There are some things you don’t expect to see when you seclude yourself deep in the woods for the weekend. Those things are:
- A cell-phone signal
- Air conditioning
- A perfect 1967 Ford Mustang GT500
This last weekend, deep in the forest of North Idaho and near the pristine shores of the expansive Lake Pend Oreille, my family and I saw all three. Plus, as an added bonus, a 1963 Corvette Stingray Split Window.
You’ve surprised me, Idaho.
We ventured into the wilderness with nothing but a tent and a cooler and the expectation to spend a few days away from the civilized world. We arrived at our camping spot and were surprised to see a decent cell signal. We also learned that “Pend” must be Native American for “a lot of,” while “Oreille” means “giant flesh-eating flying insects the size of the average human child.”
Some nearby campers had a fully optioned RV and arrived with all the comforts of home. Nice, I’m sure, but I’ll stick with my tent and industrial-grade mosquito netting. Why not just stay home, avoid the inconveniences of having blood forcefully removed from your body, and watch a documentary on the Idaho wilderness if you’re going to travel like that?
Despite our great intentions, modern civilization called, and we had to temporarily leave the wilderness and drive into the closest town, which happened to be hosting a classic car show. This was the last place I would have expected to come across so many cars that routinely sell for over $100,000. Yet I found myself, freshly emerged from the forest and covered in wood smoke, standing in the midst of Eleanor herself.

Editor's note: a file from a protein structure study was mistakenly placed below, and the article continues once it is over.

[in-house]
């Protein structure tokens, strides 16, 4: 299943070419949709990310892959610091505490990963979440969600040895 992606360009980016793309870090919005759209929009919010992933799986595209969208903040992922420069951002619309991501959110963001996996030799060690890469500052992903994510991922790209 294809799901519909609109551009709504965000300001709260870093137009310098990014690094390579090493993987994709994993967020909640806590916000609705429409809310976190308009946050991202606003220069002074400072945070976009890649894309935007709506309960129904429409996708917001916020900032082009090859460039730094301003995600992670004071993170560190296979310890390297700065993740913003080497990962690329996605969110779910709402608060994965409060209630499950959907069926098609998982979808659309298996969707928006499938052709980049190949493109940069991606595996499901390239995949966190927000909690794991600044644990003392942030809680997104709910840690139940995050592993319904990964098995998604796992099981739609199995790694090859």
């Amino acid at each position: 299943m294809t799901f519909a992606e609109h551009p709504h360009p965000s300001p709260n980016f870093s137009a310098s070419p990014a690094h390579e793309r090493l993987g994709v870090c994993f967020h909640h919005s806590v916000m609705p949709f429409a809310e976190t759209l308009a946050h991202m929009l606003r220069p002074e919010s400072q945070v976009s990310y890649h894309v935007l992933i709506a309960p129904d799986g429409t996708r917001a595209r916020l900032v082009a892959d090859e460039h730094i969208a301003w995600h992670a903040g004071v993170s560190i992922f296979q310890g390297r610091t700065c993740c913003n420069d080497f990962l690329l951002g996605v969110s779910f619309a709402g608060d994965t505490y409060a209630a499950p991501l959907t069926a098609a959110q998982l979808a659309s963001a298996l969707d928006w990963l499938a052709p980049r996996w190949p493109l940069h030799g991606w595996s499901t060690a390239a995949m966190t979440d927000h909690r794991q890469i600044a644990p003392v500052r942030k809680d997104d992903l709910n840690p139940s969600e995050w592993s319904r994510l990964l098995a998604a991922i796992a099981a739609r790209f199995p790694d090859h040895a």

Had I known I’d meet her, I would have showered first.
Cars in this condition are rare enough, and to find such a pristine example on display in a small Idaho town made me remember why I love civilization so much. While admiring the impeccable Shelby, I turned my head to the left and saw this:
I instinctively buzzed toward the Corvette like a ravenous mosquito to skin. I tried to explain to my wife how amazing it was that we seemed to have crossed a magical line that transported us from the forest into some enchanted fantasyland, but she had already found a cooking store and was enthralled by a trivet.
On my way to the store a Porsche 550 Spyder commanded my attention, further solidifying the fact that I was no longer on a camping trip, but in some kind of coma induced by insect-related blood loss and probably on my way to the hospital.
After admiring the cars and taking as many photos as possible to prove to myself that it happened, I gathered my family, got back into our 7-passenger vehicle and crossed back into the forest.
What cars would you be thrilled to see when you’re least expecting them?